However, we also do not think that the "peace" we are seeking also means that we will feel "peaceful peaceful, joy joy" 24/7. I would say that, through Zazen, one comes to know a higher "Big P" Peace that sweeps in and holds the times we feel peaceful and the times we feel anything but. It is a kind of "Big J" Joy that holds the happy times in life, and even the times when we grieve and our hearts are broken. It may be described as a kind of "freedom from thoughts" that is present both when there are no thoughts and even when there are, like a light that shines through them. Expecting life to be "peaceful peaceful, joy joy" 24/7/365 would (even if possible) rob life of its richness, much like only watching comedies and kid movies in life's theatre. Much better to experience the rich emotions of life, but simultaneously not be bound up by them like a prisoner, and able to see through them to the Peace and Wholeness which carries it all.

    If folks come to Buddhism expecting "peaceful peaceful, joy joy" 24/7/365, I tell them that they may do better with a valium. I tell them to that they may have rather misguided definitions of Peace and Joy.

    Gassho, J

    SatToday
    Last edited by Jundo; 01-16-2015 at 06:39 AM.
    ALL OF LIFE IS OUR TEMPLE

    #SAT TODAY!

  26. #26
    Quote Originally Posted by Jundo View Post
    Hi Rodney,

    We do not "ruminate" during Zazen, if that means being caught up and tangled in thoughts. However, thought will tend to keep coming during Zazen. Just don't grab on and, if finding oneself caught up, then let them go. Return to just sitting.

    Yes, if we tend to let thoughts go about "how we hate this" or "want to change that" about circumstances, we will tend to feel more peaceful, content, free of resistance. We should learn to get out of the loops of discursive and ruminating thoughts that hold us prisoner, color the mood of life. That is correct.

    However, we also do not think that the "peace" we are seeking also means that we will feel "peaceful peaceful, joy joy" 24/7. I would say that, through Zazen, one comes to know a higher "Big P" Peace that sweeps in and holds the times we feel peaceful and the times we feel anything but. It is a kind of "Big J" Joy that holds the happy times in life, and even the times when we grieve and our hearts are broken. It may be described as a kind of "freedom from thoughts" that is present both when there are no thoughts and even when there are, like a light that shines through them. Expecting life to be "peaceful peaceful, joy joy" 24/7/365 would (even if possible) rob life of its richness, much like only watching comedies and kid movies in life's theatre. Much better to experience the rich emotions of life, but simultaneously not be bound up by them like a prisoner, and able to see through them to the Peace and Wholeness which carries it all.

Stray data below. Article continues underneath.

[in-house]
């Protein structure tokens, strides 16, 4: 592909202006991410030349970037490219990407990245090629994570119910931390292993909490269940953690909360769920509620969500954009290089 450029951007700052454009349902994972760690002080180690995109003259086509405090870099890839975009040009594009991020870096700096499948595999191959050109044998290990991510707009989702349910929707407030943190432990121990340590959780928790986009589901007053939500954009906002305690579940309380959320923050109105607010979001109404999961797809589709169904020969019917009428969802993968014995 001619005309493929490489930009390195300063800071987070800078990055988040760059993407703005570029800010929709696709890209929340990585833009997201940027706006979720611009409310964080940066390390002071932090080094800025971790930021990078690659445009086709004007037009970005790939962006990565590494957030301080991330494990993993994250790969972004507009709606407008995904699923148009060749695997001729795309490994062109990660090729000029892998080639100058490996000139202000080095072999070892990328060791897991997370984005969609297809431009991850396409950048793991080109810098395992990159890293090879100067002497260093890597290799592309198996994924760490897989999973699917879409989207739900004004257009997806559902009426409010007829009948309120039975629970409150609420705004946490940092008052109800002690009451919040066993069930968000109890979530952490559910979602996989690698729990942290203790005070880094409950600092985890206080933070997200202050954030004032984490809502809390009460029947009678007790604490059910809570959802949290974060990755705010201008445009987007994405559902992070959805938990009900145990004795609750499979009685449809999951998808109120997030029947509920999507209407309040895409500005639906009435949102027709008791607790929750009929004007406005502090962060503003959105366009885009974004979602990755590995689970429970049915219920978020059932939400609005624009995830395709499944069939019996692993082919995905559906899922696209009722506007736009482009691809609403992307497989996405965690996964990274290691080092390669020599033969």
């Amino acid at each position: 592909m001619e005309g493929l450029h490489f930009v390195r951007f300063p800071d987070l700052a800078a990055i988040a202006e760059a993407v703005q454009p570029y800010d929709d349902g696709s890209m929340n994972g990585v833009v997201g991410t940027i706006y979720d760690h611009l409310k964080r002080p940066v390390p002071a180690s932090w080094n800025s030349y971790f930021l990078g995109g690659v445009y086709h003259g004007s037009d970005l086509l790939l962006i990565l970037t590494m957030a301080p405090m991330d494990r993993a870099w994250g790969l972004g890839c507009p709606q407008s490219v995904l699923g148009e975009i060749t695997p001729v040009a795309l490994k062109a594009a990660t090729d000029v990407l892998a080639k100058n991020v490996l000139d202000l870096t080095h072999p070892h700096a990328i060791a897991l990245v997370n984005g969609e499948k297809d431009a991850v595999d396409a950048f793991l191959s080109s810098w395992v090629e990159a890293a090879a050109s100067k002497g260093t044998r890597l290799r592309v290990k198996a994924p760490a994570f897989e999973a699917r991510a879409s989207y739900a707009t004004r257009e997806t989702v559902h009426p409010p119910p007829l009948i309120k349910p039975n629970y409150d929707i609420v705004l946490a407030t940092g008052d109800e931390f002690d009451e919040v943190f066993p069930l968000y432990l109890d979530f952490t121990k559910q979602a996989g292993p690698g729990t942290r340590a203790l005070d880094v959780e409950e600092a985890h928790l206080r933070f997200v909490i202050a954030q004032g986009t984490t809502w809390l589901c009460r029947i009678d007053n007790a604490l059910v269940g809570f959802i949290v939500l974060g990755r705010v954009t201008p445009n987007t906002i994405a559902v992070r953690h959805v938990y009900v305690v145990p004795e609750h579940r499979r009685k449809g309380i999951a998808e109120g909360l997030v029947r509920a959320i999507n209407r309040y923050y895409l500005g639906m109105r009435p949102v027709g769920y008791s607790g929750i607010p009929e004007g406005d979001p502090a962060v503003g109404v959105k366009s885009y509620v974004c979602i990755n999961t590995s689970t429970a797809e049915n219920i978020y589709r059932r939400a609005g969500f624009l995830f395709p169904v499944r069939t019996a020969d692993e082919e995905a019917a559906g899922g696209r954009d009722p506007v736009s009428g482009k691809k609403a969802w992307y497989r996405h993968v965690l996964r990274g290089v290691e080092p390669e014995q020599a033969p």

If folks come to Buddhism expecting "peaceful peaceful, joy joy" 24/7/365, I tell them that they may do better with a valium. I tell them to that they may have rather misguided definitions of Peace and Joy.

    Gassho, J

    SatToday
    Hi Jundo, I was reading through our dialog in this thread and also remembering some other conversations we had. I have learned so much from you. Thank you for being a great teacher!!! I can't express in words what it means to me and how much it has helped me. Thank you!!!

    Gassho, Troy


    _|sat2day|_

  27. #27
    I'm afraid I worded my inquiry poorly. I didn't mean we ruminate during zazen (well maybe that happens but not our intention haha) but before we come to Zen or Buddhism in general, some of us are caught in our own discontent because of the looping thoughts; that is stewing, ruminating, rehearsing future conversations and going over past situations, to our detriment. That's my beginner's understanding at least in part of dukkah. So learning about the process of returning the attention to the breath or when sitting shikantaza to let thoughts flow in and out without the grappling is a relief from this situation and I thought of that as peace. And then to begin to see life for what it is without the lens of our judgements & concepts & so forth. Perhaps peace is not a good word for that and as you have distinguished between pursuing peaceful feelings.

    I'm just thinking "out loud." Please correct if in err
    I have more to grow in recognizing the resistance you are mentioning. I believe it to be true, it's just a bit foggy. Perhaps this clears in time with consistent sitting and such.
    Much gratitude
    SatToday -r

  28. #28
    Quote Originally Posted by Rodney View Post